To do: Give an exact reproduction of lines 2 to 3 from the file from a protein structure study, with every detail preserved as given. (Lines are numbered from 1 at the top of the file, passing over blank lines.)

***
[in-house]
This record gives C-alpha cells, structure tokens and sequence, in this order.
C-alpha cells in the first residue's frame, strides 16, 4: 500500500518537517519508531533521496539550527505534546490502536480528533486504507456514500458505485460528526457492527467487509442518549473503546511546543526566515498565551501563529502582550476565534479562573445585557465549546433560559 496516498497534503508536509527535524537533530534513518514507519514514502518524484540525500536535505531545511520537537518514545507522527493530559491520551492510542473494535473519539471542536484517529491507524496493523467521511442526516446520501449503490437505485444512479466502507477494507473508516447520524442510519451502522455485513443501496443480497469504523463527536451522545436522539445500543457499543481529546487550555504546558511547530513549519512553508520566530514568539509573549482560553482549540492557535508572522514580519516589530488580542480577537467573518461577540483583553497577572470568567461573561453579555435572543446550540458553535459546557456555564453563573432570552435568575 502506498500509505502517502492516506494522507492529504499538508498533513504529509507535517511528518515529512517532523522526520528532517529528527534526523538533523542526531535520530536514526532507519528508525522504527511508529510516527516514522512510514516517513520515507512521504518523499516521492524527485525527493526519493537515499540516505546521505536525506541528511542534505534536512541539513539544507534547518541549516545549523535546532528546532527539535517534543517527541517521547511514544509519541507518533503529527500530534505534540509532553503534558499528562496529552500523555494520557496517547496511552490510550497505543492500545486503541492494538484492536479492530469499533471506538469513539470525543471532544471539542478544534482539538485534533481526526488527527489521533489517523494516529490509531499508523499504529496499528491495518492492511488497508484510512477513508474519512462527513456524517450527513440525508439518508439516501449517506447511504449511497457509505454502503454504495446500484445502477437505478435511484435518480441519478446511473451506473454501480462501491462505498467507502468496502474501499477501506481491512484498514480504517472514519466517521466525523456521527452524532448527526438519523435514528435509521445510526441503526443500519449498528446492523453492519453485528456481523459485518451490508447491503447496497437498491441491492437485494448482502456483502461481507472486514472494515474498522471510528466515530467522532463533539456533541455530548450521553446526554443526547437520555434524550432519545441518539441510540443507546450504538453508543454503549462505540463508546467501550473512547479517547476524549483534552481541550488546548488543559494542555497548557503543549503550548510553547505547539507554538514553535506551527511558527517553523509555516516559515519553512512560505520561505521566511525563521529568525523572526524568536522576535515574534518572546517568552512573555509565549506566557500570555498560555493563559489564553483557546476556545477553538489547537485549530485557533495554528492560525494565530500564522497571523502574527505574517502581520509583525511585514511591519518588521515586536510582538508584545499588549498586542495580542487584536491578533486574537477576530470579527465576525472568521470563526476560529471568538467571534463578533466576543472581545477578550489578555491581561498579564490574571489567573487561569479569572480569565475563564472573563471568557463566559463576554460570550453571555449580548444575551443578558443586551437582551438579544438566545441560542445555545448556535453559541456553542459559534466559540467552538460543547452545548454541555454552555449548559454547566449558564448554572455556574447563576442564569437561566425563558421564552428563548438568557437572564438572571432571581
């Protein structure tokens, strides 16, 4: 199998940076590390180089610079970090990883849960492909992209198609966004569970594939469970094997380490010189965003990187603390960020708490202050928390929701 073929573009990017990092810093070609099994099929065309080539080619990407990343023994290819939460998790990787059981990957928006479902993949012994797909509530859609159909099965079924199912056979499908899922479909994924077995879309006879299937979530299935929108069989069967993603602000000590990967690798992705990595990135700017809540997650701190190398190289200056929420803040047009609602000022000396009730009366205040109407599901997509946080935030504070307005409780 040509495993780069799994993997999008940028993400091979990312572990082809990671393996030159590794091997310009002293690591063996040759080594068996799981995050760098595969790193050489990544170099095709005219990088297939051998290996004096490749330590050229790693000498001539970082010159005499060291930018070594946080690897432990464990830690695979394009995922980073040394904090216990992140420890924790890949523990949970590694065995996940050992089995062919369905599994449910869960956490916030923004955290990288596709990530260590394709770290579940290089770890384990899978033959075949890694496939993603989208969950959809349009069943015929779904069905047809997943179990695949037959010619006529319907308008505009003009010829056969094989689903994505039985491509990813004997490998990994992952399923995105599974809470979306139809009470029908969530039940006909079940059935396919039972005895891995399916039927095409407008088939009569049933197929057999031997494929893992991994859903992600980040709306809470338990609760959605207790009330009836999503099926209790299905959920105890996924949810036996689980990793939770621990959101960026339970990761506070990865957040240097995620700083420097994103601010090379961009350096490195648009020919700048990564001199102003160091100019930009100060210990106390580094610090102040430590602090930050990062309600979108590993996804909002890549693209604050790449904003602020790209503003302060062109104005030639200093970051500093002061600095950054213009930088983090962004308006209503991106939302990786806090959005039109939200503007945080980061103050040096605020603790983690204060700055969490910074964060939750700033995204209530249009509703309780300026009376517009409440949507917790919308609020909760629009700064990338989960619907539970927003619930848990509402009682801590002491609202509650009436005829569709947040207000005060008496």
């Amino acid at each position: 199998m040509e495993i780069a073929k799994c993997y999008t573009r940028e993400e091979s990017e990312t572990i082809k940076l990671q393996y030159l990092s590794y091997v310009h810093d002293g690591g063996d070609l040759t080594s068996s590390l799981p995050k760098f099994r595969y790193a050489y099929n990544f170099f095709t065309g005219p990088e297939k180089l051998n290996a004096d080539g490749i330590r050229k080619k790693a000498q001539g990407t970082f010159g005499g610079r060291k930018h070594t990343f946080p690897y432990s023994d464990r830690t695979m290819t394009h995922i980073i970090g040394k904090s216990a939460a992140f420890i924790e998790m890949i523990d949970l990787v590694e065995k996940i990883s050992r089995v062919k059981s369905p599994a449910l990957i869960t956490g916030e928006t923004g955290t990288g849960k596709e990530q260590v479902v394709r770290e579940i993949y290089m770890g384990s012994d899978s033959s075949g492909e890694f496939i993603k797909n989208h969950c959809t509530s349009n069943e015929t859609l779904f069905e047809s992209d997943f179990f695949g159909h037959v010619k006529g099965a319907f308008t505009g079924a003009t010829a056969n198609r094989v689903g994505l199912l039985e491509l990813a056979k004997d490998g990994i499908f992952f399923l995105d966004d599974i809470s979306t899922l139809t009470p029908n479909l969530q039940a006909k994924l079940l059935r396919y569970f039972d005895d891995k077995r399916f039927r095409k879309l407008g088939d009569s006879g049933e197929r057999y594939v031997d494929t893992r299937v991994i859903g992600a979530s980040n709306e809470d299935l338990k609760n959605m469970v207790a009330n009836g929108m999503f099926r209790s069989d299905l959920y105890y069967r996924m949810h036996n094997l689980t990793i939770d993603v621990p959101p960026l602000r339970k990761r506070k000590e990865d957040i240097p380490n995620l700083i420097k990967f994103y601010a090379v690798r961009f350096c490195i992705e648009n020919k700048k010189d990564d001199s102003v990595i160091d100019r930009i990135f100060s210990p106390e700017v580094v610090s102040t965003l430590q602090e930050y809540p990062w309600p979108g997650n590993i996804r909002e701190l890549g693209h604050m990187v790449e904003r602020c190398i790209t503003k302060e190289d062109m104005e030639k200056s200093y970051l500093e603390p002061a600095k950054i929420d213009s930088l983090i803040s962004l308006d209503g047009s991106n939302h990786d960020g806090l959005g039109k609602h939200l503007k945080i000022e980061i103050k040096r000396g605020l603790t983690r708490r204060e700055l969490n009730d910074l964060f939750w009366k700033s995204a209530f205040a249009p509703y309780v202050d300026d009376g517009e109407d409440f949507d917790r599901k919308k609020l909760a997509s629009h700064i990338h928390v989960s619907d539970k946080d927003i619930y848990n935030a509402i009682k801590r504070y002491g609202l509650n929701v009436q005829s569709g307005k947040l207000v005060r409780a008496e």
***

This record gives C-alpha cells, structure tokens and sequence, in this order.
C-alpha cells in the first residue's frame, strides 16, 4: 500500500518537517519508531533521496539550527505534546490502536480528533486504507456514500458505485460528526457492527467487509442518549473503546511546543526566515498565551501563529502582550476565534479562573445585557465549546433560559 496516498497534503508536509527535524537533530534513518514507519514514502518524484540525500536535505531545511520537537518514545507522527493530559491520551492510542473494535473519539471542536484517529491507524496493523467521511442526516446520501449503490437505485444512479466502507477494507473508516447520524442510519451502522455485513443501496443480497469504523463527536451522545436522539445500543457499543481529546487550555504546558511547530513549519512553508520566530514568539509573549482560553482549540492557535508572522514580519516589530488580542480577537467573518461577540483583553497577572470568567461573561453579555435572543446550540458553535459546557456555564453563573432570552435568575 502506498500509505502517502492516506494522507492529504499538508498533513504529509507535517511528518515529512517532523522526520528532517529528527534526523538533523542526531535520530536514526532507519528508525522504527511508529510516527516514522512510514516517513520515507512521504518523499516521492524527485525527493526519493537515499540516505546521505536525506541528511542534505534536512541539513539544507534547518541549516545549523535546532528546532527539535517534543517527541517521547511514544509519541507518533503529527500530534505534540509532553503534558499528562496529552500523555494520557496517547496511552490510550497505543492500545486503541492494538484492536479492530469499533471506538469513539470525543471532544471539542478544534482539538485534533481526526488527527489521533489517523494516529490509531499508523499504529496499528491495518492492511488497508484510512477513508474519512462527513456524517450527513440525508439518508439516501449517506447511504449511497457509505454502503454504495446500484445502477437505478435511484435518480441519478446511473451506473454501480462501491462505498467507502468496502474501499477501506481491512484498514480504517472514519466517521466525523456521527452524532448527526438519523435514528435509521445510526441503526443500519449498528446492523453492519453485528456481523459485518451490508447491503447496497437498491441491492437485494448482502456483502461481507472486514472494515474498522471510528466515530467522532463533539456533541455530548450521553446526554443526547437520555434524550432519545441518539441510540443507546450504538453508543454503549462505540463508546467501550473512547479517547476524549483534552481541550488546548488543559494542555497548557503543549503550548510553547505547539507554538514553535506551527511558527517553523509555516516559515519553512512560505520561505521566511525563521529568525523572526524568536522576535515574534518572546517568552512573555509565549506566557500570555498560555493563559489564553483557546476556545477553538489547537485549530485557533495554528492560525494565530500564522497571523502574527505574517502581520509583525511585514511591519518588521515586536510582538508584545499588549498586542495580542487584536491578533486574537477576530470579527465576525472568521470563526476560529471568538467571534463578533466576543472581545477578550489578555491581561498579564490574571489567573487561569479569572480569565475563564472573563471568557463566559463576554460570550453571555449580548444575551443578558443586551437582551438579544438566545441560542445555545448556535453559541456553542459559534466559540467552538460543547452545548454541555454552555449548559454547566449558564448554572455556574447563576442564569437561566425563558421564552428563548438568557437572564438572571432571581